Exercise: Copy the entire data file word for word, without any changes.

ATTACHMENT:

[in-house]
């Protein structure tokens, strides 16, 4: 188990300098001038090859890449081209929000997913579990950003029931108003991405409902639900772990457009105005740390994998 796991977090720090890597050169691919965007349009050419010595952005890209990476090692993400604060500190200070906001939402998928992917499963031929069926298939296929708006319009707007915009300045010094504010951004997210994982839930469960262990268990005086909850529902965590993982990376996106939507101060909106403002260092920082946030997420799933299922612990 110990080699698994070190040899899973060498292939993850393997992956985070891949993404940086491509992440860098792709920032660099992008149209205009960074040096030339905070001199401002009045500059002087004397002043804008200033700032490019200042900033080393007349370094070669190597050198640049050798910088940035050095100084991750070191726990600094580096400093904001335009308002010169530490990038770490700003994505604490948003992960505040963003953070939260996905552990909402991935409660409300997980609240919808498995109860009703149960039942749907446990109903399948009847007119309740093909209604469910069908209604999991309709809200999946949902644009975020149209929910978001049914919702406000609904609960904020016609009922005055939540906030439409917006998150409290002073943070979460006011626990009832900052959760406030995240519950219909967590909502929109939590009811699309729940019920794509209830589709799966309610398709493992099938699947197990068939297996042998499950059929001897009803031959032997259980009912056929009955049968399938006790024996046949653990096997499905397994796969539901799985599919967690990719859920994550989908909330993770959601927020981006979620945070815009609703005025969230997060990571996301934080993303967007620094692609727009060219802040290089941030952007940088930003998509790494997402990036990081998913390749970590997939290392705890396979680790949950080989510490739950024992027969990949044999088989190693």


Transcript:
[in-house]
């Protein structure tokens, strides 16, 4: 188990300098001038090859890449081209929000997913579990950003029931108003991405409902639900772990457009105005740390994998 796991977090720090890597050169691919965007349009050419010595952005890209990476090692993400604060500190200070906001939402998928992917499963031929069926298939296929708006319009707007915009300045010094504010951004997210994982839930469960262990268990005086909850529902965590993982990376996106939507101060909106403002260092920082946030997420799933299922612990 110990080699698994070190040899899973060498292939993850393997992956985070891949993404940086491509992440860098792709920032660099992008149209205009960074040096030339905070001199401002009045500059002087004397002043804008200033700032490019200042900033080393007349370094070669190597050198640049050798910088940035050095100084991750070191726990600094580096400093904001335009308002010169530490990038770490700003994505604490948003992960505040963003953070939260996905552990909402991935409660409300997980609240919808498995109860009703149960039942749907446990109903399948009847007119309740093909209604469910069908209604999991309709809200999946949902644009975020149209929910978001049914919702406000609904609960904020016609009922005055939540906030439409917006998150409290002073943070979460006011626990009832900052959760406030995240519950219909967590909502929109939590009811699309729940019920794509209830589709799966309610398709493992099938699947197990068939297996042998499950059929001897009803031959032997259980009912056929009955049968399938006790024996046949653990096997499905397994796969539901799985599919967690990719859920994550989908909330993770959601927020981006979620945070815009609703005025969230997060990571996301934080993303967007620094692609727009060219802040290089941030952007940088930003998509790494997402990036990081998913390749970590997939290392705890396979680790949950080989510490739950024992027969990949044999088989190693």